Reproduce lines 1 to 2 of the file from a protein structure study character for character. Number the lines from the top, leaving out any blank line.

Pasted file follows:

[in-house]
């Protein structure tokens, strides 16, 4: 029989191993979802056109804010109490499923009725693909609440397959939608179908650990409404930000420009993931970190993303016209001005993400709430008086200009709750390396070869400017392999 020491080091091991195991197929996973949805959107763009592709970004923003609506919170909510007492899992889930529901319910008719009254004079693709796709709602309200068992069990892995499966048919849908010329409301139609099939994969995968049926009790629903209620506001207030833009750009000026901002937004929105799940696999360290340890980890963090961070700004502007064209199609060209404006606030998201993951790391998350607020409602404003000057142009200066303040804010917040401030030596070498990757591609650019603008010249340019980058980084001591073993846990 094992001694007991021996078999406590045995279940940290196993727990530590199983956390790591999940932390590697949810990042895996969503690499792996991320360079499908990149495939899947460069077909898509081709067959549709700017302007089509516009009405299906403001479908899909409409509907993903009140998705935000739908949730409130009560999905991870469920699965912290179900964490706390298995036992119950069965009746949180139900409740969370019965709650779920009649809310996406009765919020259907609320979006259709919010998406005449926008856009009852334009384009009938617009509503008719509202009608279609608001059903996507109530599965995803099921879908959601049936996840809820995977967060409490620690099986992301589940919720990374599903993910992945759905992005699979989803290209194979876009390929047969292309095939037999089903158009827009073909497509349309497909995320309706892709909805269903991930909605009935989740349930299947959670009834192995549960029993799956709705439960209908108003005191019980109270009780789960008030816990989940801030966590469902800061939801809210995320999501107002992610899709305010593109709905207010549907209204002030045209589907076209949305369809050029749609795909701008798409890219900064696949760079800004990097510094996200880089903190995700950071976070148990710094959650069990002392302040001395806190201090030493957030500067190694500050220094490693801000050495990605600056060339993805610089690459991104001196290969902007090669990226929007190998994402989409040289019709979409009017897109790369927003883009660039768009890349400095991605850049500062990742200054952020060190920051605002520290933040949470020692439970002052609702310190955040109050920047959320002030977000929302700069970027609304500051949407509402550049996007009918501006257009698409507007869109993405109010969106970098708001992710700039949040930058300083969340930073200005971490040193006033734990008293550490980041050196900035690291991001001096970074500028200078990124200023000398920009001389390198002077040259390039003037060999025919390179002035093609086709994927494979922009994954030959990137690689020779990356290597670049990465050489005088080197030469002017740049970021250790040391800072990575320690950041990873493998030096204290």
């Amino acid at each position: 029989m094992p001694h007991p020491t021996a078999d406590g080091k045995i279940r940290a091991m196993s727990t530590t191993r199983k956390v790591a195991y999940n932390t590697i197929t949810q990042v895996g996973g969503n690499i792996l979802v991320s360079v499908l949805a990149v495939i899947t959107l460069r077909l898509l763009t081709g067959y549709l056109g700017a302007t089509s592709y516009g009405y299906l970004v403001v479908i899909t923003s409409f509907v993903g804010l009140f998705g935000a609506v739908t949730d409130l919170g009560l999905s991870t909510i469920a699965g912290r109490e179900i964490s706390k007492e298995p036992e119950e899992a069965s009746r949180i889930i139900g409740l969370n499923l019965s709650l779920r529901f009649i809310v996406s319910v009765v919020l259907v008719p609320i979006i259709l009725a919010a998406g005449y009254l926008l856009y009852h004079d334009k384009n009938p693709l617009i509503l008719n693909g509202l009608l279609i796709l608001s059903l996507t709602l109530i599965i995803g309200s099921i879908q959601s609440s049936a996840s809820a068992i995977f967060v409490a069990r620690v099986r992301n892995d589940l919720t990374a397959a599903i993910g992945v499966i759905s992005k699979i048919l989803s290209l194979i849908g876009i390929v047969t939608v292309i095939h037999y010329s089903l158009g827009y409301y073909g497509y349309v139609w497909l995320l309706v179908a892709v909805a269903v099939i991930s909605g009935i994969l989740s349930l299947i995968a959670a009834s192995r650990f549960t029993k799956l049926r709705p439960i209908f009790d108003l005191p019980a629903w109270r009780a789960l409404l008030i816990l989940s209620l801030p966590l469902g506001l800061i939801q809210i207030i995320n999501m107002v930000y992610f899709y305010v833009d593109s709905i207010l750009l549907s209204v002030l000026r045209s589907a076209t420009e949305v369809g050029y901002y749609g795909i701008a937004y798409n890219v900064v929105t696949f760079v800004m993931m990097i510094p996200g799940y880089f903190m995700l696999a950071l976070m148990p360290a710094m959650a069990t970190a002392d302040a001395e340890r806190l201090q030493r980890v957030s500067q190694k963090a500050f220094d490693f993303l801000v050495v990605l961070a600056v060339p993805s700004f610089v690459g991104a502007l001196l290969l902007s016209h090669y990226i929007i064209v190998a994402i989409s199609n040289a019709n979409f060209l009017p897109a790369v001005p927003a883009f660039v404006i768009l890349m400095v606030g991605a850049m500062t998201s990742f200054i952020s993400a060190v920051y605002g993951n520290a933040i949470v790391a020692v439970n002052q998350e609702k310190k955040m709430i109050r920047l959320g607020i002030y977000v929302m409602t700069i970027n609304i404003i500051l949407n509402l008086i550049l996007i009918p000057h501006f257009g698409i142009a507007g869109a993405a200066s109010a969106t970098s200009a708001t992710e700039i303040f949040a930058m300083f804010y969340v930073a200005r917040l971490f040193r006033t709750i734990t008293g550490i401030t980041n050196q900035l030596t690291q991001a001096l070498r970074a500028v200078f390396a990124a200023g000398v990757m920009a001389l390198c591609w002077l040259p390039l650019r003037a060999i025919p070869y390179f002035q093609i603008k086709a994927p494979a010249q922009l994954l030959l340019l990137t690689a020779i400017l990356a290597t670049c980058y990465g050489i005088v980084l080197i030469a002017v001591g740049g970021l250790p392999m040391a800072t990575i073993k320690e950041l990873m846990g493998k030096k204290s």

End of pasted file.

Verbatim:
[in-house]
């Protein structure tokens, strides 16, 4: 029989191993979802056109804010109490499923009725693909609440397959939608179908650990409404930000420009993931970190993303016209001005993400709430008086200009709750390396070869400017392999 020491080091091991195991197929996973949805959107763009592709970004923003609506919170909510007492899992889930529901319910008719009254004079693709796709709602309200068992069990892995499966048919849908010329409301139609099939994969995968049926009790629903209620506001207030833009750009000026901002937004929105799940696999360290340890980890963090961070700004502007064209199609060209404006606030998201993951790391998350607020409602404003000057142009200066303040804010917040401030030596070498990757591609650019603008010249340019980058980084001591073993846990 094992001694007991021996078999406590045995279940940290196993727990530590199983956390790591999940932390590697949810990042895996969503690499792996991320360079499908990149495939899947460069077909898509081709067959549709700017302007089509516009009405299906403001479908899909409409509907993903009140998705935000739908949730409130009560999905991870469920699965912290179900964490706390298995036992119950069965009746949180139900409740969370019965709650779920009649809310996406009765919020259907609320979006259709919010998406005449926008856009009852334009384009009938617009509503008719509202009608279609608001059903996507109530599965995803099921879908959601049936996840809820995977967060409490620690099986992301589940919720990374599903993910992945759905992005699979989803290209194979876009390929047969292309095939037999089903158009827009073909497509349309497909995320309706892709909805269903991930909605009935989740349930299947959670009834192995549960029993799956709705439960209908108003005191019980109270009780789960008030816990989940801030966590469902800061939801809210995320999501107002992610899709305010593109709905207010549907209204002030045209589907076209949305369809050029749609795909701008798409890219900064696949760079800004990097510094996200880089903190995700950071976070148990710094959650069990002392302040001395806190201090030493957030500067190694500050220094490693801000050495990605600056060339993805610089690459991104001196290969902007090669990226929007190998994402989409040289019709979409009017897109790369927003883009660039768009890349400095991605850049500062990742200054952020060190920051605002520290933040949470020692439970002052609702310190955040109050920047959320002030977000929302700069970027609304500051949407509402550049996007009918501006257009698409507007869109993405109010969106970098708001992710700039949040930058300083969340930073200005971490040193006033734990008293550490980041050196900035690291991001001096970074500028200078990124200023000398920009001389390198002077040259390039003037060999025919390179002035093609086709994927494979922009994954030959990137690689020779990356290597670049990465050489005088080197030469002017740049970021250790040391800072990575320690950041990873493998030096204290």